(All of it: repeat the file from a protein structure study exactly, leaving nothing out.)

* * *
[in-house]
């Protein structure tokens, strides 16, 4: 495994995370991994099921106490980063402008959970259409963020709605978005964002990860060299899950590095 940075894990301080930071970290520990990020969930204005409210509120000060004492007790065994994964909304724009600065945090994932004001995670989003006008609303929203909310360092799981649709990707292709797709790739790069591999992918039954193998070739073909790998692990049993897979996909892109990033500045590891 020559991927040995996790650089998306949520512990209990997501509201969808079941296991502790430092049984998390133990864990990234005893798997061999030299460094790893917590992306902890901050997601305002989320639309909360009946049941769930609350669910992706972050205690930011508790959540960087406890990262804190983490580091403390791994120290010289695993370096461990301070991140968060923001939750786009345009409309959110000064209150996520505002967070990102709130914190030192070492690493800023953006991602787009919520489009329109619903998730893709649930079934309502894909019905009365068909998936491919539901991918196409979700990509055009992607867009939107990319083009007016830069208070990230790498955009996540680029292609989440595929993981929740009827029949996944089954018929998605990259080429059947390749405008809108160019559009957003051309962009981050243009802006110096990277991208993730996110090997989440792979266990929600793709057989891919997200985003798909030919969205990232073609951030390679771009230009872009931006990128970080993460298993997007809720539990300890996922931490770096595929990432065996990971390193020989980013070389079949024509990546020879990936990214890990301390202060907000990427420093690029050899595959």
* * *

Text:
[in-house]
């Protein structure tokens, strides 16, 4: 495994995370991994099921106490980063402008959970259409963020709605978005964002990860060299899950590095 940075894990301080930071970290520990990020969930204005409210509120000060004492007790065994994964909304724009600065945090994932004001995670989003006008609303929203909310360092799981649709990707292709797709790739790069591999992918039954193998070739073909790998692990049993897979996909892109990033500045590891 020559991927040995996790650089998306949520512990209990997501509201969808079941296991502790430092049984998390133990864990990234005893798997061999030299460094790893917590992306902890901050997601305002989320639309909360009946049941769930609350669910992706972050205690930011508790959540960087406890990262804190983490580091403390791994120290010289695993370096461990301070991140968060923001939750786009345009409309959110000064209150996520505002967070990102709130914190030192070492690493800023953006991602787009919520489009329109619903998730893709649930079934309502894909019905009365068909998936491919539901991918196409979700990509055009992607867009939107990319083009007016830069208070990230790498955009996540680029292609989440595929993981929740009827029949996944089954018929998605990259080429059947390749405008809108160019559009957003051309962009981050243009802006110096990277991208993730996110090997989440792979266990929600793709057989891919997200985003798909030919969205990232073609951030390679771009230009872009931006990128970080993460298993997007809720539990300890996922931490770096595929990432065996990971390193020989980013070389079949024509990546020879990936990214890990301390202060907000990427420093690029050899595959």